According to Wan, citras were created by bioengineers to discover genetic traits linked to homosexuality. To that end, 90% of them are homosexual males; the rest, both male and female, were used to propagate the species and were known as "citruses." There are no hermaphrodite citras. Their genetic purity prevents such mutations. When the project lost funding, the entire population was ordered to be destroyed. Threatened with extermination, the citras successfully escaped the facility and now live in the wild. Hunting them has since been outlawed.
A citra colony is generally a very primitive and sylvan affair. They live in citrus groves, tending and surviving off of the fruit they raise. A citra's metabolism is incredibly efficient, utilizing very nearly all of the fruit they consume. The drawback is that the citra's body adapts to that fruit only, even changing color, and it must remain with the colony to survive. A citra that consumes anything else or even another citrus fruit can become extremely ill.
Citra colonies sometimes trade their fruit or other services (dancing and adult entertainment being the most popular) for other items they may need or want. From a description of one of the works by Wan: "The citras are useful in providing entertainment to nearby civilized units, and are paid in physical resources."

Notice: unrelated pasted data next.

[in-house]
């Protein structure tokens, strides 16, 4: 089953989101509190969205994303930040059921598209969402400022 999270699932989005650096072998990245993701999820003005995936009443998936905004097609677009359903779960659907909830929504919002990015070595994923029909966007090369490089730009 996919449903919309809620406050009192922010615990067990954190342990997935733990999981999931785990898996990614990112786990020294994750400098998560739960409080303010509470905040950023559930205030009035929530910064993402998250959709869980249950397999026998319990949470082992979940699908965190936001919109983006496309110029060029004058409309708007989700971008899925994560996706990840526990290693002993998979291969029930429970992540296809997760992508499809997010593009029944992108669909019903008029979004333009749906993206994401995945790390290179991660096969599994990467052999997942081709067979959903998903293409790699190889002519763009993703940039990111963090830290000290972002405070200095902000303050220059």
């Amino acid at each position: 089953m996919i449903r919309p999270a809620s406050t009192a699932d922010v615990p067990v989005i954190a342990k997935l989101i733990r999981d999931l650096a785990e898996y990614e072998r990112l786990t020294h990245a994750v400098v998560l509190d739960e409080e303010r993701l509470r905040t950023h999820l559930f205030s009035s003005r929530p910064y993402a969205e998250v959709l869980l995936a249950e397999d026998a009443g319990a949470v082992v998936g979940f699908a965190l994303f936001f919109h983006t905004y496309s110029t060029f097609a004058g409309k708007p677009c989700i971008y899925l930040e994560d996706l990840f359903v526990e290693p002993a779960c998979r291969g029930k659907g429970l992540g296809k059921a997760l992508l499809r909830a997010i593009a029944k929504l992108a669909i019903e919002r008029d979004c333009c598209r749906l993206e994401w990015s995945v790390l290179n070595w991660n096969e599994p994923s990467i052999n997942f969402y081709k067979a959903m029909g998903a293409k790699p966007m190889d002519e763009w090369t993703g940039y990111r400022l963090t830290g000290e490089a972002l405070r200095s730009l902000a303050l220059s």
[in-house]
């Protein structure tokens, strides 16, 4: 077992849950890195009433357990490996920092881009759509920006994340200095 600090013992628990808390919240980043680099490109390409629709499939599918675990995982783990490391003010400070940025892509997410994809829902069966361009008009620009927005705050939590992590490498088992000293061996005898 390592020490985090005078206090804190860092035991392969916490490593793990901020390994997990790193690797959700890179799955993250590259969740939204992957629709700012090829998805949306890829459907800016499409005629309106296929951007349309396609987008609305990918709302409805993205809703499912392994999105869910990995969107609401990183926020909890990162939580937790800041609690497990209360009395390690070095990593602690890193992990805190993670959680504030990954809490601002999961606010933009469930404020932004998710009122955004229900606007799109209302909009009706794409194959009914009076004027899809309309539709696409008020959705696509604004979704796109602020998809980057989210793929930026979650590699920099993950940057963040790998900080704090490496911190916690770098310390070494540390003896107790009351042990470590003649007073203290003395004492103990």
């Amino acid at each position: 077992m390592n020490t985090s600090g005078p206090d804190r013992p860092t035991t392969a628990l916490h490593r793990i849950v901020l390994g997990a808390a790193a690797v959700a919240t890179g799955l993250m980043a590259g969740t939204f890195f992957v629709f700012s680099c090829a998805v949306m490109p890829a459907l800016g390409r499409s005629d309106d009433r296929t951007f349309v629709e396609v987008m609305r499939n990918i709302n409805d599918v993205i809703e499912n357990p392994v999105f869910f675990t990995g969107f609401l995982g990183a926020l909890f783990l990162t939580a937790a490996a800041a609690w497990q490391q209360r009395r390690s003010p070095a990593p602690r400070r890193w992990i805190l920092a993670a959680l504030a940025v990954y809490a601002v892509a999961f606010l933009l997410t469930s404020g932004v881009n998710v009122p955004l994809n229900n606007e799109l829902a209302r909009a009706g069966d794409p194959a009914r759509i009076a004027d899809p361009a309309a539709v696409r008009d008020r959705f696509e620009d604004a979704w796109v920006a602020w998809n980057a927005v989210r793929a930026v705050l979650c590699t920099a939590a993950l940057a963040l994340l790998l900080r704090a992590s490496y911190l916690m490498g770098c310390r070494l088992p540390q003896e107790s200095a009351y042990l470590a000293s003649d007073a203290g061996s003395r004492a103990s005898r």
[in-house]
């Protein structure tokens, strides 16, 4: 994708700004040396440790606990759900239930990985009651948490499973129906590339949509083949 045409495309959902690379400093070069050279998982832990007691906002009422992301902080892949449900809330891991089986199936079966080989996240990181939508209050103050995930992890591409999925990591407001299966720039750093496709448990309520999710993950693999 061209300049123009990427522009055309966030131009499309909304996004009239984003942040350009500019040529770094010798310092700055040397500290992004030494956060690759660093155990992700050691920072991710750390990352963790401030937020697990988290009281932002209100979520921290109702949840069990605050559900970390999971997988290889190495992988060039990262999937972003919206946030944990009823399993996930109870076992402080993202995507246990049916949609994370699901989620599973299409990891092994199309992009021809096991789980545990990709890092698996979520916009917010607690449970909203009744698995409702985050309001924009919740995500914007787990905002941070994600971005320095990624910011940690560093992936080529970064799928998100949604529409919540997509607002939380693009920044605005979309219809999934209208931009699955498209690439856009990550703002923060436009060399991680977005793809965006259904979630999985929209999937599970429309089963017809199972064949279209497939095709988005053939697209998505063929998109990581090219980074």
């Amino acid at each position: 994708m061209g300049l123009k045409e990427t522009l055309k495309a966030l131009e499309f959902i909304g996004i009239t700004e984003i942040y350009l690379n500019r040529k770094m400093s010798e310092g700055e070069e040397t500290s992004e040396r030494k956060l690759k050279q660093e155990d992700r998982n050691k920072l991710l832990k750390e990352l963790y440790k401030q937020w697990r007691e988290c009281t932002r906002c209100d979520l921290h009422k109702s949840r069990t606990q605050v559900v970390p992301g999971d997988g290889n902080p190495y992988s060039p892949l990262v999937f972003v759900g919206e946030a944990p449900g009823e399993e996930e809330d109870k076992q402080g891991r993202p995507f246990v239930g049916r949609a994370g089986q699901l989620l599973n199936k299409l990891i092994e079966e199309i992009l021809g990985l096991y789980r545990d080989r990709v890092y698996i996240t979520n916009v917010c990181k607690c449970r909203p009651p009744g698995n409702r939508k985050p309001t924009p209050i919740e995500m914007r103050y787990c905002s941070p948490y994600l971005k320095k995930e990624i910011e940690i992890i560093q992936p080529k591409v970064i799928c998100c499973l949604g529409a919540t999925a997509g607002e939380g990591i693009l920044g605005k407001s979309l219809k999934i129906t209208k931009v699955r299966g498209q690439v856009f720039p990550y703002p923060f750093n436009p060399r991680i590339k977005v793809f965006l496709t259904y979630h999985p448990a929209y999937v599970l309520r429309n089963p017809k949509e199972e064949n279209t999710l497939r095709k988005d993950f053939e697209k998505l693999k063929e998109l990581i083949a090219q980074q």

Citras and citruses are, overall, similar in appearance to the fennec fox, with long, pointed ears and a bushy tail. They vary in size, but are typically smaller than the standard-sized anthro character. As they grow up, they turn the color of the type of citrus fruit they eat. While a large variety of citras have been portrayed in art, there are five common subspecies, corresponding to the citrus fruit each eats: lime (green), lemon (yellow), grapefruit (light tan), pink grapefruit (pink), and orange (orange). Citras usually range in height from 2' to 3'6" tall. Due to their genetic purity & having been created in a laboratory environment there are few mutations and variant species known to date. Distinctive markings of all citras and citruses include a light patch around their right eye, darker fur on the lower arms, feet, and forepaws, lighter underparts, and two dark rings around the tail.
Citruses retain the tan color of their birth and can usually reach a much greater height than citras.